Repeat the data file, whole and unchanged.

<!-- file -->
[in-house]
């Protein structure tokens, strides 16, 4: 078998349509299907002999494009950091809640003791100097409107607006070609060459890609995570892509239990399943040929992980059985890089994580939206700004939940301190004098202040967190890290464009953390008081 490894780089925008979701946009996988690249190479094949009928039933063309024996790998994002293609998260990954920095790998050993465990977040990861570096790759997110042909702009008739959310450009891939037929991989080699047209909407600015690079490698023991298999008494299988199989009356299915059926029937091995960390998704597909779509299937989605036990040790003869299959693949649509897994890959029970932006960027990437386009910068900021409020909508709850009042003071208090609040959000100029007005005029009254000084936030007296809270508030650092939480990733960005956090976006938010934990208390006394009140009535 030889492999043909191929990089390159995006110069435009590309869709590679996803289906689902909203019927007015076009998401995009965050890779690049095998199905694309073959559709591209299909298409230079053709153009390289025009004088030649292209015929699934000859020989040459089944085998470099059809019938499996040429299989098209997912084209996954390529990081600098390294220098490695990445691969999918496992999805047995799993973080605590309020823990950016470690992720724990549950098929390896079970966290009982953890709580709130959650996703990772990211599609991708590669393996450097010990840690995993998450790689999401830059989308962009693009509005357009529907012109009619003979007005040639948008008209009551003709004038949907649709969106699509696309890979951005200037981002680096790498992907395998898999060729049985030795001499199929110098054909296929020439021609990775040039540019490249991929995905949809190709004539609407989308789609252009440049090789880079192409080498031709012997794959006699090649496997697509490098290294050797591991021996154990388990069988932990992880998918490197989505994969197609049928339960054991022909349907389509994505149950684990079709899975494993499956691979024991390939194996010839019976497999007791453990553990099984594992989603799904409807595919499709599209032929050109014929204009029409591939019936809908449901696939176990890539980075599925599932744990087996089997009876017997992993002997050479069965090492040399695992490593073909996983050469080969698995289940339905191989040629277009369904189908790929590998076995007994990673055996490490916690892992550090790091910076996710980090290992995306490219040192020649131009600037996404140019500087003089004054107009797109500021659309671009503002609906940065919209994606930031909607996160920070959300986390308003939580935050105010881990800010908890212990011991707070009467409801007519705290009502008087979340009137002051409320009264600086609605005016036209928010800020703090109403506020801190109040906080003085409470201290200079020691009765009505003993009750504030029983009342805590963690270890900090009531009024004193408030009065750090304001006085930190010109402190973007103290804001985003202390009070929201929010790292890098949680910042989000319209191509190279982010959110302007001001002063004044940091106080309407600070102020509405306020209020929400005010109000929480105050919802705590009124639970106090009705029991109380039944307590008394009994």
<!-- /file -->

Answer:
[in-house]
């Protein structure tokens, strides 16, 4: 078998349509299907002999494009950091809640003791100097409107607006070609060459890609995570892509239990399943040929992980059985890089994580939206700004939940301190004098202040967190890290464009953390008081 490894780089925008979701946009996988690249190479094949009928039933063309024996790998994002293609998260990954920095790998050993465990977040990861570096790759997110042909702009008739959310450009891939037929991989080699047209909407600015690079490698023991298999008494299988199989009356299915059926029937091995960390998704597909779509299937989605036990040790003869299959693949649509897994890959029970932006960027990437386009910068900021409020909508709850009042003071208090609040959000100029007005005029009254000084936030007296809270508030650092939480990733960005956090976006938010934990208390006394009140009535 030889492999043909191929990089390159995006110069435009590309869709590679996803289906689902909203019927007015076009998401995009965050890779690049095998199905694309073959559709591209299909298409230079053709153009390289025009004088030649292209015929699934000859020989040459089944085998470099059809019938499996040429299989098209997912084209996954390529990081600098390294220098490695990445691969999918496992999805047995799993973080605590309020823990950016470690992720724990549950098929390896079970966290009982953890709580709130959650996703990772990211599609991708590669393996450097010990840690995993998450790689999401830059989308962009693009509005357009529907012109009619003979007005040639948008008209009551003709004038949907649709969106699509696309890979951005200037981002680096790498992907395998898999060729049985030795001499199929110098054909296929020439021609990775040039540019490249991929995905949809190709004539609407989308789609252009440049090789880079192409080498031709012997794959006699090649496997697509490098290294050797591991021996154990388990069988932990992880998918490197989505994969197609049928339960054991022909349907389509994505149950684990079709899975494993499956691979024991390939194996010839019976497999007791453990553990099984594992989603799904409807595919499709599209032929050109014929204009029409591939019936809908449901696939176990890539980075599925599932744990087996089997009876017997992993002997050479069965090492040399695992490593073909996983050469080969698995289940339905191989040629277009369904189908790929590998076995007994990673055996490490916690892992550090790091910076996710980090290992995306490219040192020649131009600037996404140019500087003089004054107009797109500021659309671009503002609906940065919209994606930031909607996160920070959300986390308003939580935050105010881990800010908890212990011991707070009467409801007519705290009502008087979340009137002051409320009264600086609605005016036209928010800020703090109403506020801190109040906080003085409470201290200079020691009765009505003993009750504030029983009342805590963690270890900090009531009024004193408030009065750090304001006085930190010109402190973007103290804001985003202390009070929201929010790292890098949680910042989000319209191509190279982010959110302007001001002063004044940091106080309407600070102020509405306020209020929400005010109000929480105050919802705590009124639970106090009705029991109380039944307590008394009994």